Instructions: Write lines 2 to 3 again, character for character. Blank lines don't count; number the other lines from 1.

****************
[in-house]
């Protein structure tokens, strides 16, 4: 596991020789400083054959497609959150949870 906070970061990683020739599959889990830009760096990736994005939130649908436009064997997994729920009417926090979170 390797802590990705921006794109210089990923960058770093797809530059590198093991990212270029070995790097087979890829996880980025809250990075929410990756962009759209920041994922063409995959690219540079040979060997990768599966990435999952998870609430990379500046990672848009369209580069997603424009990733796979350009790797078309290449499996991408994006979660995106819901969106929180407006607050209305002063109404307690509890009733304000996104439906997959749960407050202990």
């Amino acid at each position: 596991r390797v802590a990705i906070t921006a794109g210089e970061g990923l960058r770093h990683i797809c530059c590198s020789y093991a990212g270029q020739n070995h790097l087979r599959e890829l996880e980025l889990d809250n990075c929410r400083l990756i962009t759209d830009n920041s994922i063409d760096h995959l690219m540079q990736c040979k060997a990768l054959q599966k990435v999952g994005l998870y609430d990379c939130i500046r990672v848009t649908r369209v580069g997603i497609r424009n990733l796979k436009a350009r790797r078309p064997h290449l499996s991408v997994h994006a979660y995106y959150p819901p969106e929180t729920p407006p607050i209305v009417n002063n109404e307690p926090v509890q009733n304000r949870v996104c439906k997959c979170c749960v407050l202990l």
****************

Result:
């Protein structure tokens, strides 16, 4: 596991020789400083054959497609959150949870 906070970061990683020739599959889990830009760096990736994005939130649908436009064997997994729920009417926090979170 390797802590990705921006794109210089990923960058770093797809530059590198093991990212270029070995790097087979890829996880980025809250990075929410990756962009759209920041994922063409995959690219540079040979060997990768599966990435999952998870609430990379500046990672848009369209580069997603424009990733796979350009790797078309290449499996991408994006979660995106819901969106929180407006607050209305002063109404307690509890009733304000996104439906997959749960407050202990």
């Amino acid at each position: 596991r390797v802590a990705i906070t921006a794109g210089e970061g990923l960058r770093h990683i797809c530059c590198s020789y093991a990212g270029q020739n070995h790097l087979r599959e890829l996880e980025l889990d809250n990075c929410r400083l990756i962009t759209d830009n920041s994922i063409d760096h995959l690219m540079q990736c040979k060997a990768l054959q599966k990435v999952g994005l998870y609430d990379c939130i500046r990672v848009t649908r369209v580069g997603i497609r424009n990733l796979k436009a350009r790797r078309p064997h290449l499996s991408v997994h994006a979660y995106y959150p819901p969106e929180t729920p407006p607050i209305v009417n002063n109404e307690p926090v509890q009733n304000r949870v996104c439906k997959c979170c749960v407050l202990l």